The goal of the neurologic examination is to localize the brain lesion and rule out other neurologic disease processes. The National Institutes of Health (NIH) stroke scale is a 15-item neurologic evaluation that is reproducible, correlates to infarct volume, and can be performed in less than 7 min (see T.a.bJ.e 2.2.0.-..1..). This allows a serial, standardized neurologic evaluation of a patient over time by either a nurse or a physician. 2 The neurologic examination can be broken down into six major areas: (1) level of consciousness, (2) visual assessment, (3) motor function, (4) sensation and neglect, (5) cerebellar function, and (6) cranial nerves.
LEVEL OF CONSCIOUSNESS A patient's level of alertness should be evaluated by asking simple questions (birth date or month of the year) and by having the patient follow simple commands (close their eyes, make a fist). Patients may be alert, drowsy (requiring minor stimulation to answer or obey), lethargic (requiring repeated or painful stimulation to respond), or obtunded (postures or is totally unresponsive). Several assessments are available for the mental status examination, such as the mini-mental, or the brief mini-mental, exam. Many of the elements are contained in the NIH stroke scale.
VISUAL ASSESSMENT Evaluation of visual fields and extraocular movements can provide information regarding occipital lobe or brainstem lesions. Visual fields can be tested by confrontation, using finger counting or visual threat as appropriate. Gaze palsy can be assessed by evaluating both voluntary and reflex (by turning the patient's head) horizontal eye movements.
MOTOR FUNCTION Upper extremity motor weakness is best determined by testing for pronator drift. Patients close their eyes and extend their arms with palms facing the ceiling. The test is positive if one arm pronates or drifts lower than the other within 10 s. Lower extremity strength can be similarly evaluated by a patient's ability to elevate each leg 45 degrees individually for 5 s while lying in bed. For subtle signs of lower extremity weakness, observe the patient's gait or have patients walk on their toes and then on their heels. Facial motor weakness (facial droop) due to a central nervous system (CNS) lesion can be distinguished from a peripheral seventh nerve palsy (e.g., Bell palsy) by a patient's ability to wrinkle the forehead on the affected side.
CEREBELLAR FUNCTION Cerebellar function can be tested by observing a patient's gait, finger-to-nose testing, heel-to-shin testing, and by having patients stand with arms outstretched forward, palms up (Romberg test). These tests are all performed with the patient's eyes open and then closed to differentiate from posterior column disease (see Chap.221, "Altered Mental Status and Coma").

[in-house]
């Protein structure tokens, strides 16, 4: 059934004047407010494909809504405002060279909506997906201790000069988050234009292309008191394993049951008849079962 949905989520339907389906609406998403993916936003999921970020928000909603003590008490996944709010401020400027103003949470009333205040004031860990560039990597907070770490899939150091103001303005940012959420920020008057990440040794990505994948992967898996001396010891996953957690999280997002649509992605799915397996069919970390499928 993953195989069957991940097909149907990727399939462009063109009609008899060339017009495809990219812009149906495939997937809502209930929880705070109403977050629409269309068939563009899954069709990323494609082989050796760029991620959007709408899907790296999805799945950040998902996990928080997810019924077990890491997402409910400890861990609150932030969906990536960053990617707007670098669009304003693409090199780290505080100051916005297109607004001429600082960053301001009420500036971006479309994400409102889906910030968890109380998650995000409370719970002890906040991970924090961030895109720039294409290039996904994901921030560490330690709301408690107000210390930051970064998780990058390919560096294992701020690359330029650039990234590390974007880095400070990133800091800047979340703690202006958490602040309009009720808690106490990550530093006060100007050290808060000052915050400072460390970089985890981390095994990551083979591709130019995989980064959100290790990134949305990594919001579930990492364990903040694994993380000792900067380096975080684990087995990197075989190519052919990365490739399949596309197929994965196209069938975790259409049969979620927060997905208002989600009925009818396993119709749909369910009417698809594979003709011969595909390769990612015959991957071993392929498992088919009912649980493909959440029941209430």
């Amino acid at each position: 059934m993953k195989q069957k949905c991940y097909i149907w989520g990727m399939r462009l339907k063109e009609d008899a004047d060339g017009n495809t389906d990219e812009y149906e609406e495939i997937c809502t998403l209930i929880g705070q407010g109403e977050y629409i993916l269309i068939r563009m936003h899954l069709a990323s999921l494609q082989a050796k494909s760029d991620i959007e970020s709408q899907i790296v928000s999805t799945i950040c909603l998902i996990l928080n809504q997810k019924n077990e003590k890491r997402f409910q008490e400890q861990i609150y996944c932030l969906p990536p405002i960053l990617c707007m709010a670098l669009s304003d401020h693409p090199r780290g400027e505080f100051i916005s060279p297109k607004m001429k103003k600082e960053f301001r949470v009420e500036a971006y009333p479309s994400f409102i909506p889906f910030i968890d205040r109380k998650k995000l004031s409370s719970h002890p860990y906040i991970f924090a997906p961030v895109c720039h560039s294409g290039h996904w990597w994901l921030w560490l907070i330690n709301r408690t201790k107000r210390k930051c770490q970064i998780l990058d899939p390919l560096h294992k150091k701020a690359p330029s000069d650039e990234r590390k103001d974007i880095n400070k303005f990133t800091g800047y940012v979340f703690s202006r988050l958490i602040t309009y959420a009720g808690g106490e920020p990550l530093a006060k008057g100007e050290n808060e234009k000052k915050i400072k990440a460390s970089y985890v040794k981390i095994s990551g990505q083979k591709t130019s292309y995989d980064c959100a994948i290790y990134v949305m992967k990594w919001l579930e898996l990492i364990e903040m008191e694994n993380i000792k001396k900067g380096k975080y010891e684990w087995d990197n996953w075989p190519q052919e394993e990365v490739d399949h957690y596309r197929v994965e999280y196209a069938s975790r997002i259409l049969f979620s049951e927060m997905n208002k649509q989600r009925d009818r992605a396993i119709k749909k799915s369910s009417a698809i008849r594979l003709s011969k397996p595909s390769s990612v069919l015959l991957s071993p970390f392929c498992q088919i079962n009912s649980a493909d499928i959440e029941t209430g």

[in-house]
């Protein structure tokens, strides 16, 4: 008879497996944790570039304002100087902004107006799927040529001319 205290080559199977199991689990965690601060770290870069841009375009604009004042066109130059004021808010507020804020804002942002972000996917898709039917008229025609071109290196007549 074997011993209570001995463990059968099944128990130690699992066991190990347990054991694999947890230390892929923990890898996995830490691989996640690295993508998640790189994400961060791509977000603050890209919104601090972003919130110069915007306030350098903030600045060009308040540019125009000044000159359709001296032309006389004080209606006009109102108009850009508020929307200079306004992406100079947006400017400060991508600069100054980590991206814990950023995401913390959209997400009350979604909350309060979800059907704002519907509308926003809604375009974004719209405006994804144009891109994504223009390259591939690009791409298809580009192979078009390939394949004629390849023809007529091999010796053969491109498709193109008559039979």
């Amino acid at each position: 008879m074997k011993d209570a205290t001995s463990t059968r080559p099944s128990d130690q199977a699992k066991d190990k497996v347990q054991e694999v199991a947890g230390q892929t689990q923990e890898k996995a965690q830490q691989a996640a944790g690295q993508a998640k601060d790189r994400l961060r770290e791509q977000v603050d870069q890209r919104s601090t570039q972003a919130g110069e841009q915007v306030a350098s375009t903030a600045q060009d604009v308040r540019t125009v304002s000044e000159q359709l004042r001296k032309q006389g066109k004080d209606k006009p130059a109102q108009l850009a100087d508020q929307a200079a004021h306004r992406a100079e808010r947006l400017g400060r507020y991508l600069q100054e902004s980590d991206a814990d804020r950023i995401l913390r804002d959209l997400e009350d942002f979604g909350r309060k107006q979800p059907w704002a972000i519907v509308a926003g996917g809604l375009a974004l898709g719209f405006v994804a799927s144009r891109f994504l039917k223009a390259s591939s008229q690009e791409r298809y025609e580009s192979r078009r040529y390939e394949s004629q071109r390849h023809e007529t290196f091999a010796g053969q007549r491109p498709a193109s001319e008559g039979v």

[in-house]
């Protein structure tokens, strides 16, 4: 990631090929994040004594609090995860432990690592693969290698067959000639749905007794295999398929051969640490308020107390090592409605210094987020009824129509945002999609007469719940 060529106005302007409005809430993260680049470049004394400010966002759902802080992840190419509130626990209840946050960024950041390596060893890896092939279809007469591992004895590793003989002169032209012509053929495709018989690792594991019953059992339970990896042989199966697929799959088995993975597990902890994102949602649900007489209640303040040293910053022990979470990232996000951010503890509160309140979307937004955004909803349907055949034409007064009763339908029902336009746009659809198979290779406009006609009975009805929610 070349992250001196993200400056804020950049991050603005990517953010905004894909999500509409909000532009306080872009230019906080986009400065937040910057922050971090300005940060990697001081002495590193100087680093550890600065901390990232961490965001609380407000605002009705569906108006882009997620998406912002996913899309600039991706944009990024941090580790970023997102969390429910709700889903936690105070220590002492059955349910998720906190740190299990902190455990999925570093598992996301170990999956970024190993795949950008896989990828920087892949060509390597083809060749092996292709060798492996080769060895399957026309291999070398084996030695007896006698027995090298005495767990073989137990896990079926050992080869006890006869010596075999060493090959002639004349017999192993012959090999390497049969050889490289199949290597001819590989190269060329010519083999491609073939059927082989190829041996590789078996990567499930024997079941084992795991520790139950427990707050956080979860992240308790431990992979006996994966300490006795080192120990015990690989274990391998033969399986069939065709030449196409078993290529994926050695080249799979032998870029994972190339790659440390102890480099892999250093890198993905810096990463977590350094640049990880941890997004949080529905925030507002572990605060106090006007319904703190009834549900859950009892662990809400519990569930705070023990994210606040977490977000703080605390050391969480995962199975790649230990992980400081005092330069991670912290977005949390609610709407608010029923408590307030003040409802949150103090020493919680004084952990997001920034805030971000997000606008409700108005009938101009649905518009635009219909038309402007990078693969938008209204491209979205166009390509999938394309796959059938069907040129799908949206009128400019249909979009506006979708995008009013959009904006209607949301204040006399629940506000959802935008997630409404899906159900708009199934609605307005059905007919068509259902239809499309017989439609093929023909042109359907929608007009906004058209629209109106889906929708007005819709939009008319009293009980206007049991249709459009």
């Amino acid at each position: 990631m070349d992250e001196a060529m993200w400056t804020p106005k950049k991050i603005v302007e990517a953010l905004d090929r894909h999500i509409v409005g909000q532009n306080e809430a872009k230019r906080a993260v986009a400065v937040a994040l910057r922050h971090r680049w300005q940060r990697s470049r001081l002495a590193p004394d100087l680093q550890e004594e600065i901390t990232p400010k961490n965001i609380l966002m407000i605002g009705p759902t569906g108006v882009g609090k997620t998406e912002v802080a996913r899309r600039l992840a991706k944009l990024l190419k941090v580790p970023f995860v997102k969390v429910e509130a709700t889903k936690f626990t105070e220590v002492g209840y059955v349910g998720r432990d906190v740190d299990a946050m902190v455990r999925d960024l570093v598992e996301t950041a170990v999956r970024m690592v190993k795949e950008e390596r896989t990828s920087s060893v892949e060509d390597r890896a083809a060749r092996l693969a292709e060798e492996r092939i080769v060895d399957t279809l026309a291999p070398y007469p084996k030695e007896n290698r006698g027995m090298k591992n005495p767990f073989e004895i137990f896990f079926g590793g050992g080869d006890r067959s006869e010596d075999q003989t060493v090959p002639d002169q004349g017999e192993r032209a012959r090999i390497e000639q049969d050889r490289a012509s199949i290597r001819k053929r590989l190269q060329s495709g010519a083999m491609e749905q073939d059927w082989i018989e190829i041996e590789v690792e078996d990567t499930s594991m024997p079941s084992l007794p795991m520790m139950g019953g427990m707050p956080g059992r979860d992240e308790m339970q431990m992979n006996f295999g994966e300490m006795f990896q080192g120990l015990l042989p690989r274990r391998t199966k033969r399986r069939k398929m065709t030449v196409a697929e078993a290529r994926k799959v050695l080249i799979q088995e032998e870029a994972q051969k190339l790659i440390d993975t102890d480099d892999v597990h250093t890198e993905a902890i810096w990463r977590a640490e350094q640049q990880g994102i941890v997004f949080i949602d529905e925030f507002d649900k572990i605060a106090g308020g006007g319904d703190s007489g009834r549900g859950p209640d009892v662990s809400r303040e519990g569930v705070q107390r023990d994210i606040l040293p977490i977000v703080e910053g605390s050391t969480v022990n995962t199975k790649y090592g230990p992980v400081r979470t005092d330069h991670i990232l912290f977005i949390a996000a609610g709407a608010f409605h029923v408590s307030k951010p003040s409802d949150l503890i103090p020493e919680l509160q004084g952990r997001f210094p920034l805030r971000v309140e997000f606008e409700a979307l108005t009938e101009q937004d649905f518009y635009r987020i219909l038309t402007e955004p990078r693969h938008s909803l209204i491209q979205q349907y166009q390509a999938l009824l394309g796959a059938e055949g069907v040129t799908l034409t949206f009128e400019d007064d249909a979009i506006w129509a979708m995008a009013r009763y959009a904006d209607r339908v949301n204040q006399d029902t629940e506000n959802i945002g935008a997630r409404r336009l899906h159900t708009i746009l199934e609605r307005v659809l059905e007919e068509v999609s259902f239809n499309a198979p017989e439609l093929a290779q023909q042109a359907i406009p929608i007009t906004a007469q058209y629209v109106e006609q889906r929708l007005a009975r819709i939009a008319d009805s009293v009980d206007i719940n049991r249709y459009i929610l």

SENSATION AND NEGLECT Sensory deficits and neglect should be evaluated by pinprick testing, having the patient identify numbers gently written on the palm (graphesthesia), and by double-simultaneous extinction (the physician touches the patient's right and left limbs individually and then simultaneously). The double-simultaneous extinction test is positive if the patient feels the sensation in either limb individually but only on one side when touched simultaneously, and it suggests neglect. Neglect can be further confirmed by having the patient draw a box or house. Patients with neglect will often omit figures on one side of the drawing.
LANGUAGE The terms dysarthria and aphasia are often erroneously interchanged. Dysarthria is a disturbance in articulation and is due to paralysis or incoordination of muscles used for speech. Dysarthric speech is often slurred. Having a patient repeat simple nursery rhymes can identify subtle cases. In contrast, aphasia is due to a disturbance in processing language (either written or spoken) and can be receptive (difficulty in comprehension), expressive (difficulty in communicating thoughts), or both. Receptive aphasia can be tested by having patients follow simple commands (either vocal or written). Having patients identify simple objects or describe what is happening in a magazine picture assists in evaluating an expressive aphasia. Patients with expressive aphasia will use inappropriate words or use nonfluent sentences, whereas the words of patients with dysarthria will be slurred.
CRANIAL NERVES Cranial nerves should be individually tested in all patients to identify possible brainstem involvement. Unlike anterior circulation strokes, which cause contralateral motor deficits, brainstem involvement causes ipsilateral cranial nerve deficits with contralateral motor weakness.
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